The following book review of “Hokusai’s Lost Manga” appears in the Winter 2017 issue of Drawing magazine. For more drawing instruction and additional reviews of drawing books, subscribe. Review by Austin R. Williams.
Today the word manga refers to Japanese narrative comics and cartoons, but the tradition of Japanese comics dates back only to the late 19th century. When discussing earlier periods, “manga” refers instead to another type of artwork published in book form: collections of informal drawings by master artists intended as copy books. During their peak of popularity in the late 18th and early 19th centuries, manga of this sort were reliable business for publishers. Students purchased them for practice, and collectors bought them simply for the accomplished and lively artwork.
Among the most important manga authors was Katsushika Hokusai (1760–1849), the great painter, draftsman and printmaker of the ukiyo-e school. Beginning in 1814 Hokusai published 15 manga volumes, which sold well and were reprinted multiple times. Sometime between 1822 and 1833 Hokusai also produced a curious object: a small, unsigned, three-volume album of ink drawings. Referred to as Drawings for a Three-Volume Picturebook, the album is now a part of the collection at the Museum of Fine Arts, Boston (MFA). It comprises roughly 180 pages, in which the artist illustrates subjects spanning astrology, mythology, plant and animal life, landscapes, scenes of labor, scenes of domestic life and more.
The story behind the book’s composition is unknown, but it is suspected to be an intended manga that was never published. Hokusai’s Lost Manga, a new book by Sarah E. Thompson, a curator of Japanese art at the MFA, reproduces the album in full—and offers a possible explanation for its mysterious origin.
The new theory rests on an advertisement: Researchers recently noticed that another book, published by Hokusai in 1823, features an ad promoting a forthcoming book titled Master Iitsu’s Chicken-Rib Picture Book. “Iitsu is one of the many names Hokusai adopted over the years,” writes Thompson, “while ‘chicken rib’ is a classical Chinese literary expression for something that is trivial but nevertheless worthwhile, like the small but tasty bit of meat on a chicken rib. Translated more freely, the title would be something like Hokusai’s Tasty Morsels. As far as we know, the Chicken-Rib Picture Book never appeared in print. The Boston album may be the manuscript for this lost Manga sequel.”
The question of whether the MFA’s album is in fact the elusive Chicken-Rib book is interesting but ultimately a secondary concern compared to the sheer enjoyment to be had from the drawings themselves, and most of Hokusai’s Lost Manga is given to reproducing the full picture book at life size. The images are of a variety known as hanshita-e, drawings intended to be transferred to woodblocks and published in large editions. Hanshita-e were often prepared by a master’s students, and Hokusai sometimes enlisted pupils in preparing the drawings for his manga. But in this case, Thompson writes, “the superlative brush technique of the drawings indicates that they are indeed by Hokusai himself.”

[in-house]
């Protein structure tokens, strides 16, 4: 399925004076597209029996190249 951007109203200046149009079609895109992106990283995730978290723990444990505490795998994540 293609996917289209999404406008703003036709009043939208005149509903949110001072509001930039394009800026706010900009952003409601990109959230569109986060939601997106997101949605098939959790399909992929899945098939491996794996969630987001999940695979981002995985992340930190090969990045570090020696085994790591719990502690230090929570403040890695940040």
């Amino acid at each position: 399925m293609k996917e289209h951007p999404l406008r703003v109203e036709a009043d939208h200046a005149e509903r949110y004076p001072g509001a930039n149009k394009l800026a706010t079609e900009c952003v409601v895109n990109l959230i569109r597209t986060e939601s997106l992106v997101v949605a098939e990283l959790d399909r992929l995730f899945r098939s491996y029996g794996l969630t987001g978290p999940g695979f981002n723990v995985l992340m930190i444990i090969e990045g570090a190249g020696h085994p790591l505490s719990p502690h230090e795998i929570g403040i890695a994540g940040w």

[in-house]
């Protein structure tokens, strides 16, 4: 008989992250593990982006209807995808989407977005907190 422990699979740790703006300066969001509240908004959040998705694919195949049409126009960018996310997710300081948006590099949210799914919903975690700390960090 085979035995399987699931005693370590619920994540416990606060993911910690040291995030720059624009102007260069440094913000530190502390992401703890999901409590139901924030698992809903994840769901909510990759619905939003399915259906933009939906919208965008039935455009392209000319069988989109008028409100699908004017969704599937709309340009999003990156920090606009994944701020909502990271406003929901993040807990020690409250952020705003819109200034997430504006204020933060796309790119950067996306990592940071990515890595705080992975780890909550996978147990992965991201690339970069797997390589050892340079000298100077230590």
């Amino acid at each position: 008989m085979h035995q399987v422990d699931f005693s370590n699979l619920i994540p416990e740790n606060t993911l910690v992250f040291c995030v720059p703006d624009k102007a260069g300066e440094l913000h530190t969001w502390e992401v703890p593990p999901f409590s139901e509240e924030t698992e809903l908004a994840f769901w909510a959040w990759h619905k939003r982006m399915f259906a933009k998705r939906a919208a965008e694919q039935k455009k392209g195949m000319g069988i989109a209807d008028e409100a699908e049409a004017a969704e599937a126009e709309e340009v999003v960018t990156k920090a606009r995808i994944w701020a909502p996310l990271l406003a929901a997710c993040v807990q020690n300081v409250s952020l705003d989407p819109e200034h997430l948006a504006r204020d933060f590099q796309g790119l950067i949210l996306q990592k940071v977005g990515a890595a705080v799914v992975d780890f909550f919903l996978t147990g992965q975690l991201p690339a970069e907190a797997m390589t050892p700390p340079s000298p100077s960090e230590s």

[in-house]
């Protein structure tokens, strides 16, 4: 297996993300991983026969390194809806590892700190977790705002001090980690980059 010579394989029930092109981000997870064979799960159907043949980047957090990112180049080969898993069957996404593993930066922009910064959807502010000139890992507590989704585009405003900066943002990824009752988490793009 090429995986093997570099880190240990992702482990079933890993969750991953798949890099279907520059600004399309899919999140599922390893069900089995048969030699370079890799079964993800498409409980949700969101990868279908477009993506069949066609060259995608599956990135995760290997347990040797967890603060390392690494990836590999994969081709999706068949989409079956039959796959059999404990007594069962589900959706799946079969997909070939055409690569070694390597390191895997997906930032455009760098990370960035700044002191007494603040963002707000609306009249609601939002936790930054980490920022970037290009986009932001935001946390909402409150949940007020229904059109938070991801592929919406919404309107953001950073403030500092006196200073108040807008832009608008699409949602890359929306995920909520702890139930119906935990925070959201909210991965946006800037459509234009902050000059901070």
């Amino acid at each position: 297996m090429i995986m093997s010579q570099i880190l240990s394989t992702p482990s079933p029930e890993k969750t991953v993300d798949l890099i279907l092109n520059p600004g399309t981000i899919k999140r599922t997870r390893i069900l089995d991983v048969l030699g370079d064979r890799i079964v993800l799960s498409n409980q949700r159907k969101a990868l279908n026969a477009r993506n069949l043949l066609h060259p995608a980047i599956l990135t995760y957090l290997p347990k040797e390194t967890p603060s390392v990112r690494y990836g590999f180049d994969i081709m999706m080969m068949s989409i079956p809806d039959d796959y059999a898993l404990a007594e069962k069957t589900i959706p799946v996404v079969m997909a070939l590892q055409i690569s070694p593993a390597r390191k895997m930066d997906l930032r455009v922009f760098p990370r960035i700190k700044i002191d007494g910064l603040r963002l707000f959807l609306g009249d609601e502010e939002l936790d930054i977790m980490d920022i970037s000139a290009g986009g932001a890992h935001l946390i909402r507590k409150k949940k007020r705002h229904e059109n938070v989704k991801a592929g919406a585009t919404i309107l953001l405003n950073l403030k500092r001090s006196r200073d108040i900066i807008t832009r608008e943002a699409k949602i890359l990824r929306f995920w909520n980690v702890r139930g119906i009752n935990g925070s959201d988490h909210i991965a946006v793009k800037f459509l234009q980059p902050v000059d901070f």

Some pages include several small drawings; others present more unified compositions. As we flip through the album we often jump abruptly from one subject to another. Some pages form coherent groups or chapters, such as a 13-page sequence of fish and other marine life, but others seem unconnected to the pages surrounding them. The drawings are reminiscent of other volumes of Hokusai’s manga, although the ink medium gives them a somewhat more spontaneous feel. A few drawings point toward later, more famous works by Hokusai. For instance page 120, showing a wave dwarfing a distant island, anticipates his most famous print, Under the Wave off Kanagawa (also known as The Great Wave), which he created in the early 1830s.
In addition to the album itself and Thompson’s introductory essay, Hokusai’s Lost Manga includes 20 pages of annotations, with a short note explaining each drawing and situating it in the context of early-19th-century Japanese art. From these we discover a wealth of obscure trivia, for instance that Hokusai preferred Buddhist names for stars rather than the more standard Chinese names. We also learn the workings of devices such as grain-winnowing machines and undershot waterwheels, and we’re told the size of the largest giant octopus on record in Hokusai’s time (30 feet, but the artist liked to draw them even larger).
In a way it’s a stroke of luck that the book was never produced, for if it had been, Hokusai’s original drawings would have been destroyed. “They would have been pasted facedown to panels of cherry wood—the ink lines clearly visible through the thin paper when damp—and carved through by a professional blockcutter to create a printing block,” Thompson writes. “After the blocks were carved, a professional printer would have inked the blocks, placed the paper facedown on them, and rubbed with a pad to make the finished impressions.” Those impressions would then be bound and sold to students and collectors. But their loss is our gain, as we’re able to appreciate this bounty of drawings straight from the master’s brush.